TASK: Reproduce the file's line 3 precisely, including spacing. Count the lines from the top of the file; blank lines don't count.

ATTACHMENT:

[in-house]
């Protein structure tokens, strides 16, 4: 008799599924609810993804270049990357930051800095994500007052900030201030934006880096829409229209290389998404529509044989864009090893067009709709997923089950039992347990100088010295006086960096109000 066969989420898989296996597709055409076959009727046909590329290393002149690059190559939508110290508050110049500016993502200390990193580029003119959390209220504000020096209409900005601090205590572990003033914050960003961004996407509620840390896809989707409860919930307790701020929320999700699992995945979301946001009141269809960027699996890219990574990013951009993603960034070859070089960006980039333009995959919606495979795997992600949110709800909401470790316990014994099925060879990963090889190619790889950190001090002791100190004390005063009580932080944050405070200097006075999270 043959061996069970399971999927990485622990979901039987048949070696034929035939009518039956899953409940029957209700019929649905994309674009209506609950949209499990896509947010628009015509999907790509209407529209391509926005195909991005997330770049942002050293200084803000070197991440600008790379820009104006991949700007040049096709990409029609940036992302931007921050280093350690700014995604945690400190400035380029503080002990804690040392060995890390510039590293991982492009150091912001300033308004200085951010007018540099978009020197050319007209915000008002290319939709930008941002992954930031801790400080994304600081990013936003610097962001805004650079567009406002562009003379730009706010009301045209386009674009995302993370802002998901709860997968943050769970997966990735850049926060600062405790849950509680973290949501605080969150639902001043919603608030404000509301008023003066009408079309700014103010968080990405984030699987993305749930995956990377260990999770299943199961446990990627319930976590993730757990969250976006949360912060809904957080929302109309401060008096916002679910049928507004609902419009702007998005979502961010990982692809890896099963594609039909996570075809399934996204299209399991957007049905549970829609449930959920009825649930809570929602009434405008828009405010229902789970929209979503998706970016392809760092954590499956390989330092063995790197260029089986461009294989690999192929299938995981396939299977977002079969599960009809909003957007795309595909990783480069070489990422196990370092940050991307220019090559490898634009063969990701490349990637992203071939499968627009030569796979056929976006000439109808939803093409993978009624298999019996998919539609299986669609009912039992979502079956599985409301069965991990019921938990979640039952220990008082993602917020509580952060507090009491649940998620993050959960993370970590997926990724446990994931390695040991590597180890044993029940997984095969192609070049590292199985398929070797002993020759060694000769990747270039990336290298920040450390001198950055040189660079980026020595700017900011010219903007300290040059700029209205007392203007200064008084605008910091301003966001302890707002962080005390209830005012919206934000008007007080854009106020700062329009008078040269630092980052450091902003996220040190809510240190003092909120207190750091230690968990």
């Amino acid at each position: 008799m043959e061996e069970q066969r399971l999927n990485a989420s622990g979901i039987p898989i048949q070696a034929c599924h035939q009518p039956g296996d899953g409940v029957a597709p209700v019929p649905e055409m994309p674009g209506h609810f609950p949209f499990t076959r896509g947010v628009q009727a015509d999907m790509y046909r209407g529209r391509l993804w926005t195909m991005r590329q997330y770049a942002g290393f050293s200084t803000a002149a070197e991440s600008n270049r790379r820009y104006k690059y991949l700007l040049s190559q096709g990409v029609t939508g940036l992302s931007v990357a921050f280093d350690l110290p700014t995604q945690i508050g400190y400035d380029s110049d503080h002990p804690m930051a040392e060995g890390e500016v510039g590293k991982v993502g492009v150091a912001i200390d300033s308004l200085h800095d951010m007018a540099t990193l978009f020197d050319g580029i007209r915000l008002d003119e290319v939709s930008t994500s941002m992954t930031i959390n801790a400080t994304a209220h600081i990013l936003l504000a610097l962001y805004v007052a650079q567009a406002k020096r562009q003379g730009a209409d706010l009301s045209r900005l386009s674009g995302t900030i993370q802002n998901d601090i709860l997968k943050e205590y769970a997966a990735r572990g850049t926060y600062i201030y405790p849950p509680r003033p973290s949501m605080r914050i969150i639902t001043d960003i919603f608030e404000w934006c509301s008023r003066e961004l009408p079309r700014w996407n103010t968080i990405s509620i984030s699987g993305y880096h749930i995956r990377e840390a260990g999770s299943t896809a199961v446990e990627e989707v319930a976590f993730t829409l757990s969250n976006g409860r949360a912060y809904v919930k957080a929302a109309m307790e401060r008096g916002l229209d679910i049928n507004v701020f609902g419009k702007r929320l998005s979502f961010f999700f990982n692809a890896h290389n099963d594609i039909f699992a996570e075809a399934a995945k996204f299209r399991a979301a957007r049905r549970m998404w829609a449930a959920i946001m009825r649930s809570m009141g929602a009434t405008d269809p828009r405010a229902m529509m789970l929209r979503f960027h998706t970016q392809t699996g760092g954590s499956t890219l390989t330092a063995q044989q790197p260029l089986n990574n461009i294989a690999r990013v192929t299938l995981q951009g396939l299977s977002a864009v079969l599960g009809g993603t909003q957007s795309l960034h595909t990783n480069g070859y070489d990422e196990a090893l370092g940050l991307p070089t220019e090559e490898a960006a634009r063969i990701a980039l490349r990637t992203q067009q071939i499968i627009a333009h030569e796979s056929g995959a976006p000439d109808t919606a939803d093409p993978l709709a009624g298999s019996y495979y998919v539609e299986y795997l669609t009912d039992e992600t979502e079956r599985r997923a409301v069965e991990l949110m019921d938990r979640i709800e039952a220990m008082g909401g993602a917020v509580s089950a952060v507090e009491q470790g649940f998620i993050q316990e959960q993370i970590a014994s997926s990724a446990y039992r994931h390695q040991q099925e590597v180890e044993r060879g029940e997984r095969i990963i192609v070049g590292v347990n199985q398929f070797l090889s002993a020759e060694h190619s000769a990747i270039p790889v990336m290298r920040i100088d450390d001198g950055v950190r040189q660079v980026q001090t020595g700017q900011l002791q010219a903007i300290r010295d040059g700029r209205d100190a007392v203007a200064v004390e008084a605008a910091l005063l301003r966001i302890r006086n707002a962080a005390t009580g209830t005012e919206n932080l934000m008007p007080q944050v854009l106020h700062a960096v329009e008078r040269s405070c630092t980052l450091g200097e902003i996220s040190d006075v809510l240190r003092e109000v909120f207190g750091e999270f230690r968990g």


């Amino acid at each position: 008799m043959e061996e069970q066969r399971l999927n990485a989420s622990g979901i039987p898989i048949q070696a034929c599924h035939q009518p039956g296996d899953g409940v029957a597709p209700v019929p649905e055409m994309p674009g209506h609810f609950p949209f499990t076959r896509g947010v628009q009727a015509d999907m790509y046909r209407g529209r391509l993804w926005t195909m991005r590329q997330y770049a942002g290393f050293s200084t803000a002149a070197e991440s600008n270049r790379r820009y104006k690059y991949l700007l040049s190559q096709g990409v029609t939508g940036l992302s931007v990357a921050f280093d350690l110290p700014t995604q945690i508050g400190y400035d380029s110049d503080h002990p804690m930051a040392e060995g890390e500016v510039g590293k991982v993502g492009v150091a912001i200390d300033s308004l200085h800095d951010m007018a540099t990193l978009f020197d050319g580029i007209r915000l008002d003119e290319v939709s930008t994500s941002m992954t930031i959390n801790a400080t994304a209220h600081i990013l936003l504000a610097l962001y805004v007052a650079q567009a406002k020096r562009q003379g730009a209409d706010l009301s045209r900005l386009s674009g995302t900030i993370q802002n998901d601090i709860l997968k943050e205590y769970a997966a990735r572990g850049t926060y600062i201030y405790p849950p509680r003033p973290s949501m605080r914050i969150i639902t001043d960003i919603f608030e404000w934006c509301s008023r003066e961004l009408p079309r700014w996407n103010t968080i990405s509620i984030s699987g993305y880096h749930i995956r990377e840390a260990g999770s299943t896809a199961v446990e990627e989707v319930a976590f993730t829409l757990s969250n976006g409860r949360a912060y809904v919930k957080a929302a109309m307790e401060r008096g916002l229209d679910i049928n507004v701020f609902g419009k702007r929320l998005s979502f961010f999700f990982n692809a890896h290389n099963d594609i039909f699992a996570e075809a399934a995945k996204f299209r399991a979301a957007r049905r549970m998404w829609a449930a959920i946001m009825r649930s809570m009141g929602a009434t405008d269809p828009r405010a229902m529509m789970l929209r979503f960027h998706t970016q392809t699996g760092g954590s499956t890219l390989t330092a063995q044989q790197p260029l089986n990574n461009i294989a690999r990013v192929t299938l995981q951009g396939l299977s977002a864009v079969l599960g009809g993603t909003q957007s795309l960034h595909t990783n480069g070859y070489d990422e196990a090893l370092g940050l991307p070089t220019e090559e490898a960006a634009r063969i990701a980039l490349r990637t992203q067009q071939i499968i627009a333009h030569e796979s056929g995959a976006p000439d109808t919606a939803d093409p993978l709709a009624g298999s019996y495979y998919v539609e299986y795997l669609t009912d039992e992600t979502e079956r599985r997923a409301v069965e991990l949110m019921d938990r979640i709800e039952a220990m008082g909401g993602a917020v509580s089950a952060v507090e009491q470790g649940f998620i993050q316990e959960q993370i970590a014994s997926s990724a446990y039992r994931h390695q040991q099925e590597v180890e044993r060879g029940e997984r095969i990963i192609v070049g590292v347990n199985q398929f070797l090889s002993a020759e060694h190619s000769a990747i270039p790889v990336m290298r920040i100088d450390d001198g950055v950190r040189q660079v980026q001090t020595g700017q900011l002791q010219a903007i300290r010295d040059g700029r209205d100190a007392v203007a200064v004390e008084a605008a910091l005063l301003r966001i302890r006086n707002a962080a005390t009580g209830t005012e919206n932080l934000m008007p007080q944050v854009l106020h700062a960096v329009e008078r040269s405070c630092t980052l450091g200097e902003i996220s040190d006075v809510l240190r003092e109000v909120f207190g750091e999270f230690r968990g």